Monday, February 13, 2006
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Transatlantic radio and telly debate
Kieran Healy has a post up at Crooked Timber on the superiority of U.K. radio trivia to the United States, and then closes with this paragraph:
Incidentally, Radio 4ís The News Quiz, when set against NPRís execrable Wait Wait, Donít Tell Me, joins the long list of cultural objects that serve to illustrate the difference between Britain and the United States. Others include The Office (UK) vs The Office (US), Yes Prime Minister vs The West Wing, and so on.This has prompted quite a lively debate in the comments section (including an intervention from yours truly), about a) whether Kieran was correct; and b) What kinds of programming do not appear to be replicable across the Atlantic?
For example, Kieran is correct to point out the complete lack of a U.S. competitor to Yes, Minister/Yes, Prime Minister. At the same time, however, I'm not sure that there's anything in the U.K. that can compete with The Daily Show or The Simpsons. The U.K. version of Friends was pretty appalling (curiously, though, that didn't stop NBC from trying to copy it). Both Seinfeld and Curb Your Enthusiasm are commedies of manners, yet I can't think of their British equivalents.
I'm not sure there's any great lesson to be drawn from this, but I invite readers to do two things: 1) Isolate creative excellence in TV that appears to be non-replicable once you cross the border; and 2) Reasons for why this is so. For example, I'd wager that the U.S. does better at certain kinds of comedies and teen shows because television producers have a much greater comfort level with America's affluent class than British producers have with their yuppie audience (there's that whole need to sell advertising as well).posted by Dan on 02.13.06 at 12:03 PM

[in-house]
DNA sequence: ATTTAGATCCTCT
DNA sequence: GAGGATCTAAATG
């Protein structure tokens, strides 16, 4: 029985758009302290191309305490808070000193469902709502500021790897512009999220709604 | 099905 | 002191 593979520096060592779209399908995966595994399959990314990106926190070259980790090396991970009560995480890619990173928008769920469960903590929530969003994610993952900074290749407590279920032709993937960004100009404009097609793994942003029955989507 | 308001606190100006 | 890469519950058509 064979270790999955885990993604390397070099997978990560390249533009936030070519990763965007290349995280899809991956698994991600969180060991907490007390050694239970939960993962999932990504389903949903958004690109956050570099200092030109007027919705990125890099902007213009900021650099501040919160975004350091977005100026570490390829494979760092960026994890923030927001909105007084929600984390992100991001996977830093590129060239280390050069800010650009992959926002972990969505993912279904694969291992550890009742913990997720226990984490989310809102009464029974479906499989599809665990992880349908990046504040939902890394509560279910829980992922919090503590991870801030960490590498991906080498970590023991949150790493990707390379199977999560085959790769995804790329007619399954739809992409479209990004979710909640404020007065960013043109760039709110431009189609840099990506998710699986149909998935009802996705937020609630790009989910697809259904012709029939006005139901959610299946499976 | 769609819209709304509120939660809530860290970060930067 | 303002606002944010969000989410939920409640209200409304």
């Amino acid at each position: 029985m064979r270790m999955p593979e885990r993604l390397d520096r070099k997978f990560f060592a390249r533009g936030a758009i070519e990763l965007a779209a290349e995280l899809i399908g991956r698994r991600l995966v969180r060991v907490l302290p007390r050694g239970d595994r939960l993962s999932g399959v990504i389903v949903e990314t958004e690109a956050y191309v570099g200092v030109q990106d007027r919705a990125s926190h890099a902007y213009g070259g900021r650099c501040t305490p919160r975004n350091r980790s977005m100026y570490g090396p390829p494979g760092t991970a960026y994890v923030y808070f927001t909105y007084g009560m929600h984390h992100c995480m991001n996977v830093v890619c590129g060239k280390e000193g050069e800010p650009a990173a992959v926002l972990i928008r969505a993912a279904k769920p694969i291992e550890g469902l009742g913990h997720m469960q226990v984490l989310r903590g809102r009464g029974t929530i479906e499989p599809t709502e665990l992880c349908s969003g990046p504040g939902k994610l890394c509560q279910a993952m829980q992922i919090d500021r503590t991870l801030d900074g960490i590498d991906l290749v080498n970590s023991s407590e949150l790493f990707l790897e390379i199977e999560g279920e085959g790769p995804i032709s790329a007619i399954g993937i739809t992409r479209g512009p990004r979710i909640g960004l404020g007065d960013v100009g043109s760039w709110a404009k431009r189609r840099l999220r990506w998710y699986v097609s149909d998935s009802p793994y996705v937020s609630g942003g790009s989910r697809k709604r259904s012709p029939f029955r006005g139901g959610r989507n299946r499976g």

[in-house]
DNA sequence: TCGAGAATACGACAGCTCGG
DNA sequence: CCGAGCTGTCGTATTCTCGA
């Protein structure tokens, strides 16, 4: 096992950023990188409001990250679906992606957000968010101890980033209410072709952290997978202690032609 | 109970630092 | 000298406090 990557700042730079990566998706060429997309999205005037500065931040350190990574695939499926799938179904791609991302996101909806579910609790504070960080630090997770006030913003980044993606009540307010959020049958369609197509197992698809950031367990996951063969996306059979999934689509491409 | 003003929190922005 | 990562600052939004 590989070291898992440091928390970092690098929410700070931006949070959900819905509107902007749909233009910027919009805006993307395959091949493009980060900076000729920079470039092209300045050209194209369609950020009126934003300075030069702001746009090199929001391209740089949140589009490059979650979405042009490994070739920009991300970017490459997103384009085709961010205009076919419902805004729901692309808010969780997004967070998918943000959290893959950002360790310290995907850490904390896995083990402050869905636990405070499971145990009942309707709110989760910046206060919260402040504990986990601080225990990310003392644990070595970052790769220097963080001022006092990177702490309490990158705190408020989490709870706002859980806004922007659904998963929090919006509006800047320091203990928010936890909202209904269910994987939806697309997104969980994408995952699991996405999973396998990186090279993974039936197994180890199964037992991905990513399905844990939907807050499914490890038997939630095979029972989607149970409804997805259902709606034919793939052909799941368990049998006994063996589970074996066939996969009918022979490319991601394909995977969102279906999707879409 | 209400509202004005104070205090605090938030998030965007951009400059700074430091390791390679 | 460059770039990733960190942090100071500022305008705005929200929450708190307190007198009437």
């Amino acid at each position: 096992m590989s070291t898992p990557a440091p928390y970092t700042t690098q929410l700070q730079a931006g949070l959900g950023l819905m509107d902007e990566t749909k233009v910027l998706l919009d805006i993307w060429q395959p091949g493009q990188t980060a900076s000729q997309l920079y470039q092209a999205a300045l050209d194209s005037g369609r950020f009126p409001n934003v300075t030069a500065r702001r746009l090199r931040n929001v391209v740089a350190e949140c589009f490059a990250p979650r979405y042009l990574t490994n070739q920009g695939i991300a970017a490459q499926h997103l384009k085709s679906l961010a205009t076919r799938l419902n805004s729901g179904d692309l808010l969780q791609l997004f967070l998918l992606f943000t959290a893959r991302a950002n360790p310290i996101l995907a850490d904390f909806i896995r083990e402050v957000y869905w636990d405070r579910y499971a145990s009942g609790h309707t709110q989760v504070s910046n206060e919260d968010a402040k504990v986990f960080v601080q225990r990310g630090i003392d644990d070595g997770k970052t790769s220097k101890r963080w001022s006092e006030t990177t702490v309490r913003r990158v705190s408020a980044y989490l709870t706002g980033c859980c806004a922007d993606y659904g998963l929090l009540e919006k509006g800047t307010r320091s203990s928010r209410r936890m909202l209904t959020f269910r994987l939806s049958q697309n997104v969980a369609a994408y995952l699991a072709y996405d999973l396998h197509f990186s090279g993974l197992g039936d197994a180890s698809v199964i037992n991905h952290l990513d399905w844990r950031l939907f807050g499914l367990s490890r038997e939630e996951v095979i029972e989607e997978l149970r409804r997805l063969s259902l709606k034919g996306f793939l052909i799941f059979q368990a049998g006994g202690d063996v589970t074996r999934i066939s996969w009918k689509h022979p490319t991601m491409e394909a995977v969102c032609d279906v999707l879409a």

Eh?! "Coupling" was great, almost Simpsonianly good. The guy who played Jeff was a genius of some kind. This is the UK version, I mean. The US "Coupling" was terrible.
But then the only way you'd get me to watch "Buffy" is Ludovico's Technique, so there's not much common ground here.posted by: P. Froward on 02.13.06 at 12:03 PM [permalink]
I agree -- I thought "Coupling" was fantastic. But to me the best British TV series of all time is "Yes Minister" and it's not even close.
"Long time no see?"
-- Sir Humphrey, on an Anglican clergyman who has been passed up for promotion on many occasions.posted by: asg on 02.13.06 at 12:03 PM [permalink]
BBC's As time Goes By, with Judy Dench, airs on PBS, can never be reproduced either here or in the UK. The gentleness and quirkiness are of the bygone eras, circa 1990's.posted by: ic on 02.13.06 at 12:03 PM [permalink]
Farscape was easily as good as BSG, and it was an American production, filmed (and largely cast) in Australia.
I hear very good things about the new British Doctor Who, but I haven't gotten to see it yet.
I think a problem is that good genre demands exorbitant effects budgets, which historically haven't been available outside the U.S.posted by: jonquil on 02.13.06 at 12:03 PM [permalink]
Off course we get the best of British TV but trying to find direct comparisons is tough.
Canadian TV is an interesting comparison. The Daily Show v. This Hour has 22 Minutes and Royal Canadian Air Farce.